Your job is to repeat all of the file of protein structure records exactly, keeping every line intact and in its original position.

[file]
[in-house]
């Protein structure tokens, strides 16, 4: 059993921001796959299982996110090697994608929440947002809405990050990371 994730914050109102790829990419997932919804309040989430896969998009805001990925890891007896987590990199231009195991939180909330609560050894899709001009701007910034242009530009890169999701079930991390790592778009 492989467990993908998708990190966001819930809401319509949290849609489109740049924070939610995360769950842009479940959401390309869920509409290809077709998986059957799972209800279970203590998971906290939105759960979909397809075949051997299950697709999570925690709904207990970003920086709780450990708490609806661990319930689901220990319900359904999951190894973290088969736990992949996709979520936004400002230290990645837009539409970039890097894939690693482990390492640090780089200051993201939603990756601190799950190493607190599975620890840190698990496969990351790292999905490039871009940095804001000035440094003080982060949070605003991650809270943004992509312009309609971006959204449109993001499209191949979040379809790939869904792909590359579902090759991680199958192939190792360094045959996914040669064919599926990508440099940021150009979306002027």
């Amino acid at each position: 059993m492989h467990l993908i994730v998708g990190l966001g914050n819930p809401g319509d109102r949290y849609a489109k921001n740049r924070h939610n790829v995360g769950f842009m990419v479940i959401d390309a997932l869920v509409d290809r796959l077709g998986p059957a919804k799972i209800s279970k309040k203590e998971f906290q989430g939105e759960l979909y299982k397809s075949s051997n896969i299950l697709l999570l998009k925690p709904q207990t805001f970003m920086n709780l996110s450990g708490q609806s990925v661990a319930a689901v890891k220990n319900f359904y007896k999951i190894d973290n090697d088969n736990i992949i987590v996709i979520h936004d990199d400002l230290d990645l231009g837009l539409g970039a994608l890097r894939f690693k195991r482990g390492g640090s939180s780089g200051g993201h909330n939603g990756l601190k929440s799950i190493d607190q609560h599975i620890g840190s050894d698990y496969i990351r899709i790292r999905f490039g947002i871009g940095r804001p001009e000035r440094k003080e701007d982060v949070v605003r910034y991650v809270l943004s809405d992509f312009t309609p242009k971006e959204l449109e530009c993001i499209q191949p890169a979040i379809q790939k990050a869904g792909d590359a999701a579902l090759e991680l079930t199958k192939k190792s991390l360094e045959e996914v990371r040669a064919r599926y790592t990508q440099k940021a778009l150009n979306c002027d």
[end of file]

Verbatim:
[in-house]
């Protein structure tokens, strides 16, 4: 059993921001796959299982996110090697994608929440947002809405990050990371 994730914050109102790829990419997932919804309040989430896969998009805001990925890891007896987590990199231009195991939180909330609560050894899709001009701007910034242009530009890169999701079930991390790592778009 492989467990993908998708990190966001819930809401319509949290849609489109740049924070939610995360769950842009479940959401390309869920509409290809077709998986059957799972209800279970203590998971906290939105759960979909397809075949051997299950697709999570925690709904207990970003920086709780450990708490609806661990319930689901220990319900359904999951190894973290088969736990992949996709979520936004400002230290990645837009539409970039890097894939690693482990390492640090780089200051993201939603990756601190799950190493607190599975620890840190698990496969990351790292999905490039871009940095804001000035440094003080982060949070605003991650809270943004992509312009309609971006959204449109993001499209191949979040379809790939869904792909590359579902090759991680199958192939190792360094045959996914040669064919599926990508440099940021150009979306002027």
């Amino acid at each position: 059993m492989h467990l993908i994730v998708g990190l966001g914050n819930p809401g319509d109102r949290y849609a489109k921001n740049r924070h939610n790829v995360g769950f842009m990419v479940i959401d390309a997932l869920v509409d290809r796959l077709g998986p059957a919804k799972i209800s279970k309040k203590e998971f906290q989430g939105e759960l979909y299982k397809s075949s051997n896969i299950l697709l999570l998009k925690p709904q207990t805001f970003m920086n709780l996110s450990g708490q609806s990925v661990a319930a689901v890891k220990n319900f359904y007896k999951i190894d973290n090697d088969n736990i992949i987590v996709i979520h936004d990199d400002l230290d990645l231009g837009l539409g970039a994608l890097r894939f690693k195991r482990g390492g640090s939180s780089g200051g993201h909330n939603g990756l601190k929440s799950i190493d607190q609560h599975i620890g840190s050894d698990y496969i990351r899709i790292r999905f490039g947002i871009g940095r804001p001009e000035r440094k003080e701007d982060v949070v605003r910034y991650v809270l943004s809405d992509f312009t309609p242009k971006e959204l449109e530009c993001i499209q191949p890169a979040i379809q790939k990050a869904g792909d590359a999701a579902l090759e991680l079930t199958k192939k190792s991390l360094e045959e996914v990371r040669a064919r599926y790592t990508q440099k940021a778009l150009n979306c002027d």